Emmanuel Levinas (1905-1995) was a Lithuanian born French Philosopher. He is known for, among other things, his study of phenomenology and the writing of ethics. Surviving a prisoner of war camp in World War II, he focused some of his work on what is sometimes called the “Ethics of the Other.” He posits that more than a relationship, we have a responsibility for “the Other.” In these turbulent times, some gentle and reflective voices rise with strength. Please join us in a brown bag discussion and reflection on a few excerpts from the beautiful and deep work of Levinas and the “Face of the Other.”
“I've learned that people will forget what you said, people will forget what you did, but people will never forget how you made them feel.” Maya Angelou
Many of us agree that extending dignity and respect are critical actions. But what does this look like? How do we do this? How do we demonstrate ideals such as: Recognition, Inclusion, and Understanding? One way is to consider the ideas and elements of dignity which emanate from the work of Desmond Tutu and Donna Hicks. Extending dignity can also be very helpful in resolving conflict. Please join us in a brown bag discussion and reflection on ways to extend dignity. We will practice extending dignity.
“We are each made for goodness, love and compassion. Our lives are transformed as much as the world is when we live with these truths.” Desmond Tutu
There is increasingly compelling data and research demonstrating that compassion and strengths based approaches in the workplace can improve productivity and profit. The theory and applications of psychological safety in learning organizations are helping to build these ideas in various sectors. But what does compassion look like? Where does it start? Does it honor difference? Join us for a gently facilitated discussion on compassion in the workplace.
“Yesterday is but today's memory, and tomorrow is today's dream.” - Kahlil Gibran
Appreciative Inquiry (AI) is the cooperative search for the best in people, their organizations, and the world around them. It involves systematic discover of what gives a system ‘life’ when it is most effective and capable in economic, ecological, and human terms. AI involves the art and practice of asking questions that strengthen a system’s capacity to heighten positive potential. In this brown bag workshop, we will explore Appreciative Inquiry.
“Each moment is a chance for us to make peace with the world. ” -Tich Nhat Hahn
It may be said that we often co-construct meaning in our world. In these changing and conflicting times we can lean into the fluidity of mutually respectful dialogues. As we navigate worlds of difference, there are some resources we might call upon to engage in new ways: creating conversational spaces, coordinating multiplicities, finding appreciative and cooperative paths. How can we develop new ways to listen? Can we suspend the need for agreement? In this gently facilitated brown bag workshop, we will consider some of these possibilities.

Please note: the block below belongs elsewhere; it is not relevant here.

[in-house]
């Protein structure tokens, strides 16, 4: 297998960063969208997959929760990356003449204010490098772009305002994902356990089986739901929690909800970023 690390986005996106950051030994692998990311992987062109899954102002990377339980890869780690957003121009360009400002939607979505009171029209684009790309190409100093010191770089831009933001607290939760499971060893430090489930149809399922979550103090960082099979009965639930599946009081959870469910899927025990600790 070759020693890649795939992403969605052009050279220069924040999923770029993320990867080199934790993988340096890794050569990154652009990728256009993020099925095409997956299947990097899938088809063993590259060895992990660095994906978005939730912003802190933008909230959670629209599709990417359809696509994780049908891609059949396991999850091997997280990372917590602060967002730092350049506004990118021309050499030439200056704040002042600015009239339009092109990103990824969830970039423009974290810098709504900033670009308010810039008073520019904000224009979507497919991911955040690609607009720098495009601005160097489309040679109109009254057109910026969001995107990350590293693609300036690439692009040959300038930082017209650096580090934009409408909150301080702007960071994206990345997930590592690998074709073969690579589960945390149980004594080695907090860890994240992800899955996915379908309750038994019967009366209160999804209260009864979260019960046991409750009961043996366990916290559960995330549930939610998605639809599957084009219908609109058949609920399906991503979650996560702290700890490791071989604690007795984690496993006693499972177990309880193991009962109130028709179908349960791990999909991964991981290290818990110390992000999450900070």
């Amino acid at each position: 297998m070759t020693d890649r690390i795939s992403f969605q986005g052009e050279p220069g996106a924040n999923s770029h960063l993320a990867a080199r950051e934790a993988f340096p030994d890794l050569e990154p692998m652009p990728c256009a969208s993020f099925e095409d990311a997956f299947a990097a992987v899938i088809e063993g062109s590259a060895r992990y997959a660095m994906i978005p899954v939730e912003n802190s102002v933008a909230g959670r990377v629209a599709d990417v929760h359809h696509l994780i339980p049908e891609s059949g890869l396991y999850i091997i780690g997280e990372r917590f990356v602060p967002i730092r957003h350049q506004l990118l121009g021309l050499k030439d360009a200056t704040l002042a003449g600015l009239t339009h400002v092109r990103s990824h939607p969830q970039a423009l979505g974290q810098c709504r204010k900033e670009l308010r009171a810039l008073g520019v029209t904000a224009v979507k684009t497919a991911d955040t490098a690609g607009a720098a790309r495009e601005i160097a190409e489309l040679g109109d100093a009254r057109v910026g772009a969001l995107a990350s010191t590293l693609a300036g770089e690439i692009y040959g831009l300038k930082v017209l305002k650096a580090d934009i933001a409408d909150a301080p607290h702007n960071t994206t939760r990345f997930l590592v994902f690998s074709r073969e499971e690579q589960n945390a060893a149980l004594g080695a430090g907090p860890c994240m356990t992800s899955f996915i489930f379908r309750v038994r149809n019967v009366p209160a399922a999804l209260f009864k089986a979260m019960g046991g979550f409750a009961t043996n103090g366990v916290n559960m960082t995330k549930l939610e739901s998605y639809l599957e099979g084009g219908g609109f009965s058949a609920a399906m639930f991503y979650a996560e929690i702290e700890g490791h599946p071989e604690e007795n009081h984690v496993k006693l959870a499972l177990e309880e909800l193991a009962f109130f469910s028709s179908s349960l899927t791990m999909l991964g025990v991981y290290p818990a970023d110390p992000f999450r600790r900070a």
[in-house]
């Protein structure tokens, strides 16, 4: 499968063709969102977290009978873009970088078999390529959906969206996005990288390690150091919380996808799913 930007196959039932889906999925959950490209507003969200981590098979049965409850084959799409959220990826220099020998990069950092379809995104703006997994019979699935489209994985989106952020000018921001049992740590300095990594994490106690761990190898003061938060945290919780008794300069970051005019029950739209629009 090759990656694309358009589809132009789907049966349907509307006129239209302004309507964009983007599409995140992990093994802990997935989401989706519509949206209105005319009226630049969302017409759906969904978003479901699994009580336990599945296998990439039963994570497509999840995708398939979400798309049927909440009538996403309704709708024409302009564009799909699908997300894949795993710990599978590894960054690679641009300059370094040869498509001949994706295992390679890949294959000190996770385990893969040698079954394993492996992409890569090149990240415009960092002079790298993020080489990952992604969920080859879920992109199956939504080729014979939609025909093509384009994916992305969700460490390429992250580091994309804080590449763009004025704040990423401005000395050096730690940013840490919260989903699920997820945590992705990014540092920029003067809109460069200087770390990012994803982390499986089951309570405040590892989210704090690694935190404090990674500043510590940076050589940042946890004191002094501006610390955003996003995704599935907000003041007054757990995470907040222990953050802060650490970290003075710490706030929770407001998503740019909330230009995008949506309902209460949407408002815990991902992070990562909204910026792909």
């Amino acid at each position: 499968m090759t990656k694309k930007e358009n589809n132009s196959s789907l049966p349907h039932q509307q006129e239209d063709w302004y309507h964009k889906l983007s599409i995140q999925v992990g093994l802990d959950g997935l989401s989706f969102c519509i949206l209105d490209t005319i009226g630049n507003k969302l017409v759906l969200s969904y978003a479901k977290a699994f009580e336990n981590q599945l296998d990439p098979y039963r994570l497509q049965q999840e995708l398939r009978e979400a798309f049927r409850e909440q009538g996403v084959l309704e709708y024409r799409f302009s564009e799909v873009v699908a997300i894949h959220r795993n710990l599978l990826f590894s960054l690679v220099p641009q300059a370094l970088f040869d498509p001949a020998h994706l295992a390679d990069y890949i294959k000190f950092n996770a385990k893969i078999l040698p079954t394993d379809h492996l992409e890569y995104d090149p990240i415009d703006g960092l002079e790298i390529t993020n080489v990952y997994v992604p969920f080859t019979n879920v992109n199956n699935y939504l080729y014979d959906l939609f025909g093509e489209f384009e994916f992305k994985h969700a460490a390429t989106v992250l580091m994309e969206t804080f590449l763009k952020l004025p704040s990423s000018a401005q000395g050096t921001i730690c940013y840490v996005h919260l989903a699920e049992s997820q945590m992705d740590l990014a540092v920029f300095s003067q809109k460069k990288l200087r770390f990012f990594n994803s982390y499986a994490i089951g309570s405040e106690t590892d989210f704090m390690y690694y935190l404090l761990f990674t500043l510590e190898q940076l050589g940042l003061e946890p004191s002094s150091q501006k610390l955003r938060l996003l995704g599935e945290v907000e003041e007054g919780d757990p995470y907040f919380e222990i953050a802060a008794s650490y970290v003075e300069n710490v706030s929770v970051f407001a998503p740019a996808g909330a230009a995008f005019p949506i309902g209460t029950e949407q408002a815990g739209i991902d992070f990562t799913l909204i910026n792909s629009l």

“If we say, oh, the practice of compassion is something holy, nobody will listen. If we say, warm-heartedness really reduces your blood pressure, your anxiety, your stress and improves your health, then people pay attention.” Dalai Lama
Respected academic researchers like Stanford neurosurgeon James Doty note that: “rigorous empirical data supports the view of all major world religions: compassion is good.” Can compassion help us to bridge differences and build understanding? And what is meant by the science of compassion? In this brown bag workshop, we will explore compassion.
A lot of different flowers make a bouquet. – Muslim origin
In-clusion. How do we make room in the circle? How do we create an environment of intentional inclusion? In this gently facilitated brown bag workshop we will discuss ways to foster intentional inclusion.
“We need to give each other space so that we may both give and receive such beautiful things as ideas, openness, dignity, joy, healing, and inclusion. And in giving each other the gift of space, we need also to offer the gifts of grace and beauty to which each of us is entitled.” Max DePree
The word dignity has ancient origins from the Latin dignitāt-em merit, worth, < dignus worthy (OED). A yearning for dignity is increasingly expressed in ombudsing, but what do we mean by human dignity? Why does it matter? How can we extend and receive it? Concepts of dignity seem to transcend cultural and other boundaries. The scholar Donna Hicks lists inclusion and acceptance of identity among the essential elements of dignity. This brown bag lunch will provide a gently facilitated, participatory dialogue on ideas of dignity drawn from Donna Hicks, Ellen Johnson Sirleaf, Max DePree and others.